What happens in peer instruction? You give students daily opportunities to realize they understand a fraction of what they think they do, and you get amazing learning gains. People wonder why I got obsessed with federated wiki. I got obsessed for a number of reasons, but as I discussed in The Garden and the Stream, one of the primary ones was this: a daily process of trying to explain and connect incoming ideas rather than rating them and arguing them changes your brain in helpful ways. Federated wiki takes us down a path of explanation and connection. Traditional social media takes us down a path of argument and retrenchment. 

Finding Motivation – Bec Spink reflects on the motivation that comes through conversations with peers. Along with John Goh’s thoughts on learning alongside other leaders, these posts are a great reminder as to why having a PLN is so important. 

A few key things have occurred in the past year for me, that now on reflection have made me realise that that ferocious person I was after to give me that little kick was never going to be found on a stage. In fact, as it turns out, it’s not even one person. It’s the conversations. The light bulb moments. The pure excitement and looks on children’s faces and those of their teachers I see every day. It’s my continued dedication to always wanting more, to being more, to making change. It’s watching things I’ve worked hard at succeed. It’s learning from the things that didn’t. It’s surrounding myself with like minded people. It’s my mentors. Sometimes it’s the littlest moments, all you have to do is notice them 

Open as a Need? #oer17 – Maha Bali continues to openly reflect on what it is to be open in preparation for her keynote at #OER17. In this post she talks about the needs associated with being open and sharing to the world. Although this is not something that is always available to everyone, the place it serves for some is important to recognise. Also of importance is Bali’s point that it may not be for everyone and may in fact be deeply personal. This reminded me of Benjamin Doxtdator’s point about the risks associated with blogging and the point that it may not be for everyone. 

My personal “need” for open is not universal. I have a social need that’s fulfilled by open/online. I need to have people who think in certain ways to be part of my life to talk to them about certain things. I also have a need to learn from open/online that’s different from what I can (and do) learn offline. But it could have been another way, you know? There’s a lot of ego and humility in blogging and openness in general. Of course when your work gets read and shared it helps boost the ego. It becomes more or less important depending on lots of things. Each post becomes less important if you post a heck of a lot (like me) but sometimes getting noticed by particular people matters. And it also involves a lot of humility because some of us share half-formed thoughts, seek help, share vulnerability, admit pain or failure or confusion. Or frustration. In ways sometimes doing it f2f doesn’t help.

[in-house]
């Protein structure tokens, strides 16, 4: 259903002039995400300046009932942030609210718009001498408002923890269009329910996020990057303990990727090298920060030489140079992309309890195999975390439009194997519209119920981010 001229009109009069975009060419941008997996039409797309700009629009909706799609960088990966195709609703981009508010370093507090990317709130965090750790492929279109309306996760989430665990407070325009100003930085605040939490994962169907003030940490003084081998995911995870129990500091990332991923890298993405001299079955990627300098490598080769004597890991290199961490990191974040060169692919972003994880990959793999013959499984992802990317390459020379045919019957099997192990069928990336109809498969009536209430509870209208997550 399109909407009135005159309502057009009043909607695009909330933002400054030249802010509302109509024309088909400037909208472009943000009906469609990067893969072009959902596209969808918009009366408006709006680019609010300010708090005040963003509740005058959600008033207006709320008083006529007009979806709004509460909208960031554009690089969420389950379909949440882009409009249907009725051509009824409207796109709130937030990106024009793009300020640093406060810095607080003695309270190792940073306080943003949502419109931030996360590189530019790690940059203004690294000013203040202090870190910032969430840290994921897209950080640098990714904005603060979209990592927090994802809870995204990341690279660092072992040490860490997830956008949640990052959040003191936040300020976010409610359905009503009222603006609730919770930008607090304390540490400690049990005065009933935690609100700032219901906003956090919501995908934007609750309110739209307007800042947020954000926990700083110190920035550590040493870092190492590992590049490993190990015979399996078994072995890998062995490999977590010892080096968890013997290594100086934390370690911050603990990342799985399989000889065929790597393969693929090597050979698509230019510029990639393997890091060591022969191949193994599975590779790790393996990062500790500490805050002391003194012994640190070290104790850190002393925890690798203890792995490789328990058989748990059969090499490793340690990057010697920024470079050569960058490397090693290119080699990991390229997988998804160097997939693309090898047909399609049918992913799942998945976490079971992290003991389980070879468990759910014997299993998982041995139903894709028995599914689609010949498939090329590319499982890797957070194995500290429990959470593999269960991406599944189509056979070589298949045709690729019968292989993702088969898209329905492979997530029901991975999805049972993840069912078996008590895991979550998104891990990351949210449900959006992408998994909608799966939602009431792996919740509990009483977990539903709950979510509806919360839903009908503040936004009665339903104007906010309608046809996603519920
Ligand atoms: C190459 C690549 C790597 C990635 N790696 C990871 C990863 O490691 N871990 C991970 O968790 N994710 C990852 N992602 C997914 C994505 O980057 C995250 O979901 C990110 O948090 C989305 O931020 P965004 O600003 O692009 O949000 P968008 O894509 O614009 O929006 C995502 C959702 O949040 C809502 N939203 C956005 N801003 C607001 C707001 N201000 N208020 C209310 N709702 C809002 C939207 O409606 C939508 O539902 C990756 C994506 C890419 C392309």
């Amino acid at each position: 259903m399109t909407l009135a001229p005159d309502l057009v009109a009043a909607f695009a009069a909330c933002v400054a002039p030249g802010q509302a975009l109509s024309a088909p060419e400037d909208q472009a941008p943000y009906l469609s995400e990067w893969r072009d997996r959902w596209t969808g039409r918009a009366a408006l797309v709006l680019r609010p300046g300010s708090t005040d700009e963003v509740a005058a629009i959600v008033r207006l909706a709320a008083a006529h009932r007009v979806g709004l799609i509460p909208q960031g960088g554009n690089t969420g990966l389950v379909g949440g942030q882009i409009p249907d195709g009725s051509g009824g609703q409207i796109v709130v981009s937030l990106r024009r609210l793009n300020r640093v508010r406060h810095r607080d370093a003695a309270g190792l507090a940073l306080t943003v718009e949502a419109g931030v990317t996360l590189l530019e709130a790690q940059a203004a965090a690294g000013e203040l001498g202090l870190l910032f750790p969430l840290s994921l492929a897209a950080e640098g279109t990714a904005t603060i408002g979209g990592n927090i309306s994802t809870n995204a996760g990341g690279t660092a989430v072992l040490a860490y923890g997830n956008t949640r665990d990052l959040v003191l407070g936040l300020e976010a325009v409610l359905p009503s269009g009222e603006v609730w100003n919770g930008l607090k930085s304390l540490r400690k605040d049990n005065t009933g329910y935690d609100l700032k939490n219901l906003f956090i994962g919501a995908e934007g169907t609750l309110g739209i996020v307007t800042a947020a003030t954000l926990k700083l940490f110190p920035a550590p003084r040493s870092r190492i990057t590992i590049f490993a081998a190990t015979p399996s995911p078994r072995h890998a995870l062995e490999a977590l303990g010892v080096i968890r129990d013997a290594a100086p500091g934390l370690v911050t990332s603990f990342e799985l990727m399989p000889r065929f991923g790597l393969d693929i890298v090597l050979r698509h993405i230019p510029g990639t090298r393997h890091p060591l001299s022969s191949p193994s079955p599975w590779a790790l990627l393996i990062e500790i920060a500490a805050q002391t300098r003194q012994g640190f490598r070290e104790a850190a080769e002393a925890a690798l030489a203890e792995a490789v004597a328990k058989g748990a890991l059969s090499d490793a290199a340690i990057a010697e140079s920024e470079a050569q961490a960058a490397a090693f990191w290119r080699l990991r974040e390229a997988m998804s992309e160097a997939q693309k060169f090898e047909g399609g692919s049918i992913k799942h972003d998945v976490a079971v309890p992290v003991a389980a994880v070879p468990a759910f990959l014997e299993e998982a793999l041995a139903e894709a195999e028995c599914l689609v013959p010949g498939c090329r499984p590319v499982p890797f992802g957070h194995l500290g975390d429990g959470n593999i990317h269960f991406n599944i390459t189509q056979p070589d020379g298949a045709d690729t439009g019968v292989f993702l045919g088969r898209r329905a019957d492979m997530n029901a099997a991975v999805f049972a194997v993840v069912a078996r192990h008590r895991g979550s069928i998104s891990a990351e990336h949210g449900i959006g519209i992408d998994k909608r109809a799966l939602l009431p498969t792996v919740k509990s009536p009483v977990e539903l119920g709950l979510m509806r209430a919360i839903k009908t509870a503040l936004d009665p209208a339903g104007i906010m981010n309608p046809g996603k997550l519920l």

The silent tragedy of NAPLAN, students reported in misleading bands – Marten Koomen looks into the problems of NAPLAN, especially in putting it out there through the MySchools website as an outright measurement for success. Along with Stewart Riddle’s look at the MySchools website, Bronwyn Hinz on PISA, Deborah Netolicky’s reflection on the new Evidence for Learning Toolkit and Dan Haesler’s questions about evidence, these posts offer insight into the world of data and assessment. 

Teachers are being held accountable to dubious statistics. For example, the American Educational Research Association (2015) strongly cautions against the use of value-added-models. Yet Australia reports student progress without reservation or qualification on the My School website (myschool.edu.au). This is not in the interest of students, teachers, or schools. In whose interest this reporting is occurring remains opaque. 

Worthiness – According to Who? – Jon Andrews reflects on the problems associated with conducting empirical research into humans and education. Instead, he suggests we need to start with questions and inquiry to develop the unknown. Along with AJ Juiliani’s thoughts on learning, Michael Niehoff’s questions about teaching for readiness, Andrea Stringer’s exploration of coaching and Peter DeWitt’s wondering about whether some people are uncoachable, these posts are a reminder of the divide between the overall goals of education and the way schools are managed and organised. 

Knowing the challenges complex human interactions pose to scientific study and research, why might it be that politicians and the sections of the profession are seemingly enticed by evidence-based practices and interventions? Perhaps we could consider them a bridge across the chasm that divides theory and practice, with the messiness of life and relationships in the ravine? Perhaps in the eyes of some, what education is meant to be has suffered a slow and steady erosion for too long. They cannot stand idle and observe wave after wave of fads, directionless leadership and a lack of vision. Seeing education as rudderless, misinformed and a waste of money is enough to rile anyone.

The Future of Work: 3 Mega-Trends – Graham Martin-Brown explores some of the trends associated with the future of work, including AI and universal income. This continues the conversation that is pushed by others, such as Douglas Rushkoff, Martin Ford and Doug Belshaw. It is also interesting to compare this with a post from Oxford University last year on the second topic. In the end, these are only trends and a part of the intent of the post is to highlight that the future is ours to define.